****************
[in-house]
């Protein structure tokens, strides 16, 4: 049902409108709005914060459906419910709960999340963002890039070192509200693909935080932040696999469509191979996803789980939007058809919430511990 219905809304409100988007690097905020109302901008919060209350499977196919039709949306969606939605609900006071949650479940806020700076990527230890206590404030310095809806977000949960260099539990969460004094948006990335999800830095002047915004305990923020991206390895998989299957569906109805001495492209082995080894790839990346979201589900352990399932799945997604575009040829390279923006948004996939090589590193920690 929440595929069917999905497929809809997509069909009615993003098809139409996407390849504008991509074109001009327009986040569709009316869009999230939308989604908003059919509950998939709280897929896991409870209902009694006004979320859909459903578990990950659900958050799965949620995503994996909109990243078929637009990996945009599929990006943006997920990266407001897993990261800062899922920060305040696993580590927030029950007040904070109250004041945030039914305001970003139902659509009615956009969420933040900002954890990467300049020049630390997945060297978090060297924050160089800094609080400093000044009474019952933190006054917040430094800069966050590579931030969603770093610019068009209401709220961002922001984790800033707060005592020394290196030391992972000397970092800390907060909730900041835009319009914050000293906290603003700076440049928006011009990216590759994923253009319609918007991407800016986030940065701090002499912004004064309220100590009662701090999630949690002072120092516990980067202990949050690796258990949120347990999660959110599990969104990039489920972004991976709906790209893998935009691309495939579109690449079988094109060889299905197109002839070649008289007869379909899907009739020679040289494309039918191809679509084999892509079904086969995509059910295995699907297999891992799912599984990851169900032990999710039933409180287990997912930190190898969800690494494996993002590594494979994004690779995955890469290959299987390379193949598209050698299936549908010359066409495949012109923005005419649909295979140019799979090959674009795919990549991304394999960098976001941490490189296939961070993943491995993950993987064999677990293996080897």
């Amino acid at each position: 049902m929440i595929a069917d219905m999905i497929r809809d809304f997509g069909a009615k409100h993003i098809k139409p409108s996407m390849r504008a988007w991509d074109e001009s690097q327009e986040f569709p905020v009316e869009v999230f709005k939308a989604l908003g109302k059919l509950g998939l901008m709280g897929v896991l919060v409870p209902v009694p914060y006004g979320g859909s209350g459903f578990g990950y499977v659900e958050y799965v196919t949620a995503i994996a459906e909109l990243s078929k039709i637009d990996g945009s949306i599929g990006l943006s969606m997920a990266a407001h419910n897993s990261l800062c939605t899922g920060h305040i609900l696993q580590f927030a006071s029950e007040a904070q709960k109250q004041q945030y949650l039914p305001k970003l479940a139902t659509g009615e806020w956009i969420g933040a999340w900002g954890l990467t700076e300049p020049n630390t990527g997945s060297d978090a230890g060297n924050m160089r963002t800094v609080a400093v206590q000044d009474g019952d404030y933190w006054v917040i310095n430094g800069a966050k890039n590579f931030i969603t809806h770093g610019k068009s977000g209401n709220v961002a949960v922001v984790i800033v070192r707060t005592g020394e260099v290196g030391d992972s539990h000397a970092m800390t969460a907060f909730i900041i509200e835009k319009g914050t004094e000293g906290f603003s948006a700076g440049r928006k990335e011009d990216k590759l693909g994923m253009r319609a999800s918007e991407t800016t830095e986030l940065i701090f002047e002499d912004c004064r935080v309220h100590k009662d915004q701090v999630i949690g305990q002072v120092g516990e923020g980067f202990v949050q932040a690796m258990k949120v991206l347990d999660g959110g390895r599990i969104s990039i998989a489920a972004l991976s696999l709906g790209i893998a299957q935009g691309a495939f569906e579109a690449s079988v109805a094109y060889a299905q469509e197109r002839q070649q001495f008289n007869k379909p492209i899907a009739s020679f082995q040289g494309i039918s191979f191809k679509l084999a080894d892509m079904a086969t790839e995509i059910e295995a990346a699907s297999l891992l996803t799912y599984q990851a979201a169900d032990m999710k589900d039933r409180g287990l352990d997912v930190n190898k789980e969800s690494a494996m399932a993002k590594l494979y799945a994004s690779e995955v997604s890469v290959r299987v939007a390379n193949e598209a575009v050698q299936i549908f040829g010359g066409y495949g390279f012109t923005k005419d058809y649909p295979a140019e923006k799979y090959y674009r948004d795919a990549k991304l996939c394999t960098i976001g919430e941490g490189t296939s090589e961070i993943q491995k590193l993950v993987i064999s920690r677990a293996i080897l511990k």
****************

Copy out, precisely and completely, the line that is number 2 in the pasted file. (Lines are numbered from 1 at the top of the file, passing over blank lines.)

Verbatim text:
């Protein structure tokens, strides 16, 4: 049902409108709005914060459906419910709960999340963002890039070192509200693909935080932040696999469509191979996803789980939007058809919430511990 219905809304409100988007690097905020109302901008919060209350499977196919039709949306969606939605609900006071949650479940806020700076990527230890206590404030310095809806977000949960260099539990969460004094948006990335999800830095002047915004305990923020991206390895998989299957569906109805001495492209082995080894790839990346979201589900352990399932799945997604575009040829390279923006948004996939090589590193920690 929440595929069917999905497929809809997509069909009615993003098809139409996407390849504008991509074109001009327009986040569709009316869009999230939308989604908003059919509950998939709280897929896991409870209902009694006004979320859909459903578990990950659900958050799965949620995503994996909109990243078929637009990996945009599929990006943006997920990266407001897993990261800062899922920060305040696993580590927030029950007040904070109250004041945030039914305001970003139902659509009615956009969420933040900002954890990467300049020049630390997945060297978090060297924050160089800094609080400093000044009474019952933190006054917040430094800069966050590579931030969603770093610019068009209401709220961002922001984790800033707060005592020394290196030391992972000397970092800390907060909730900041835009319009914050000293906290603003700076440049928006011009990216590759994923253009319609918007991407800016986030940065701090002499912004004064309220100590009662701090999630949690002072120092516990980067202990949050690796258990949120347990999660959110599990969104990039489920972004991976709906790209893998935009691309495939579109690449079988094109060889299905197109002839070649008289007869379909899907009739020679040289494309039918191809679509084999892509079904086969995509059910295995699907297999891992799912599984990851169900032990999710039933409180287990997912930190190898969800690494494996993002590594494979994004690779995955890469290959299987390379193949598209050698299936549908010359066409495949012109923005005419649909295979140019799979090959674009795919990549991304394999960098976001941490490189296939961070993943491995993950993987064999677990293996080897």